By Mona Charen
"We will restore science to its rightful place ... " So intoned a "dismissive and derisive" President Barack Obama in his first inaugural. It's been oft quoted in the five years since (frequently by me, I'll confess) for its arrogance and condescension, which has continuing relevance, but before turning to the left's latest departure from scientific rigor, I cannot resist a fuller quotation. The second part of this sentence from Obama's first inaugural reads " ... and wield technology's wonders to raise health care's quality and lower its cost." Hmm.
In his second inaugural (compared to Abraham Lincoln's second by Chris Matthews), Obama proposed a vast new program ($150 billion in combined federal and state funds) for universal preschool serving 4-year-olds. "Every dollar we invest in high-quality early childhood education can save more than $7 later on -- by boosting graduation rates, reducing teen pregnancy, even reducing violent crime ... We know this works."
Universal preschool is universally popular with Democrats. Nancy Pelosi has hailed Head Start as "one of our most effective investments," while the newly minted progressive heartthrob New York mayor, Bill de Blasio, proclaims, "We will ask the very wealthy to pay a little more in taxes so that we can offer full-day universal pre-K and after-school programs for every middle school student."
Before getting to science, let's talk politics. The federal government already runs a preschool program called Head Start. Democrats love it because they can claim to be doing something beneficial for poor children. Republicans decline to oppose it because they fear ads saying "Rep. X wants to deny education to poor children ... "
Now, let's talk science. Head Start, a product of Lyndon Johnson's Great Society, has been carefully evaluated by the Administration for Children and Families within the Department of Health and Human Services. The study examined 4,667 3- and 4-year-olds across 23 states. It compared children who had applied for but not been accepted into Head Start to those who had participated in it. The children were evaluated by their teachers, parents and outside examiners both before and after. As David Armor and Sonia Sousa relate in the winter issue of National Affairs, the Head Start Impact Study found almost no positive effects of the program.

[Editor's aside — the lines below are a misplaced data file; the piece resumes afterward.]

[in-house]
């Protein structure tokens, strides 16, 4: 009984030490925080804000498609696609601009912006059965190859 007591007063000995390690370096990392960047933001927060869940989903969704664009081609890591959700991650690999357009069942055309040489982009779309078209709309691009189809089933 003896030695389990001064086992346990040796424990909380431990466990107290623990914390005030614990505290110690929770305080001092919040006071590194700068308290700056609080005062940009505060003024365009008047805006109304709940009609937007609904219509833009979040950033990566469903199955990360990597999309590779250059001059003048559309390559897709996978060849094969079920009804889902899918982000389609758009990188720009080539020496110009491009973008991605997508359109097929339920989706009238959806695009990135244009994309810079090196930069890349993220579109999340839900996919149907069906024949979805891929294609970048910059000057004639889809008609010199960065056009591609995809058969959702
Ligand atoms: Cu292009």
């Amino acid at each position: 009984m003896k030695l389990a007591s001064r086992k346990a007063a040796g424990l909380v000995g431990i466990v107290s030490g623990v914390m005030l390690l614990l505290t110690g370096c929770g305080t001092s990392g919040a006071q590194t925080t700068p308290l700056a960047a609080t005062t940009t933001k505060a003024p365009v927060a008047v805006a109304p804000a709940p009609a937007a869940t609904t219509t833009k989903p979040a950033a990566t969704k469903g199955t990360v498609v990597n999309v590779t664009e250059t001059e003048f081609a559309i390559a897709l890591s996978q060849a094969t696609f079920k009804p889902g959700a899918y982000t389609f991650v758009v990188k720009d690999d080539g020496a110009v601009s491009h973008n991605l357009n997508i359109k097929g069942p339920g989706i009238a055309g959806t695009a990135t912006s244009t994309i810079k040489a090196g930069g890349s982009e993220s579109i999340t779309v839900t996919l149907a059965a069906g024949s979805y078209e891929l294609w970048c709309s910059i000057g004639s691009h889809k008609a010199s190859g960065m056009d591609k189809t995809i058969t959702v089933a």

While children in the program showed some positive results on measures of cognitive skills and social/behavioral ratings while in the program, those results lasted only so long as the children were enrolled and did not carry through to kindergarten or early elementary school. The principle positive effect noted in the HSIS was in social skills for 3-year-olds, but these results were reported only by parents and not replicated by outside examiners. Teachers, by contrast, noted a negative effect on social/emotional skills for the 4-year-old cohort.
The point of Head Start is the promise that it offers poor children a leg up and prepares them for school. It would be nice if it worked, but it doesn't. It does provide jobs for teachers and federally subsidized day care. But taxpayers have spent $180 billion since 1965 for a program that fails to achieve its objectives.
Other studies have examined the effect of preschool more generally on school performance and have found effects ranging from very small to none.
What then was Obama referring to when he insisted that "high-quality" preschool "boosts graduation rates," "reduces teen pregnancy" and so forth? In a post titled "Obama's Preschool Proposal Is Not Based on Sound Research" on the center/left Brookings Institution website, Russ Whitehurst explains that the studies the president and other advocates of universal pre-K rely on are flawed. They do not involve randomized controls (as the HSIS did) but instead employ something called "age-cutoff regression discontinuity."
Due to state-mandated birthdates for enrollment in preschool, the studies wind up comparing kids who are actually enrolled in play-based programs for 3-year-olds with those enrolled in academically oriented preschool for 4-year-olds. These regression discontinuity studies also fail to account for dropouts from the program. The Brookings post, to which Armor also contributed, concludes: "Because 'gold standard' randomized studies fail to show major impacts of present day pre-K programs, there are reasons to doubt that we yet know how to design ... a government funded pre-K program that produces sufficiently large benefits ... "
Armor and Souza suggest in National Affairs that those truly respectful of science would propose: "A national demonstration project for pre-K in a selected number of cities and states, accompanied by a rigorous randomized evaluation that would follow participants at least into the third grade. This demonstration project should also examine whether 'preschool for all' closes achievement gaps between rich and poor, since it is possible that middle-class children will benefit more than disadvantaged children."
This would put science in its "rightful place," but don't hold your breath. Many liberal nostrums are impervious to evidence.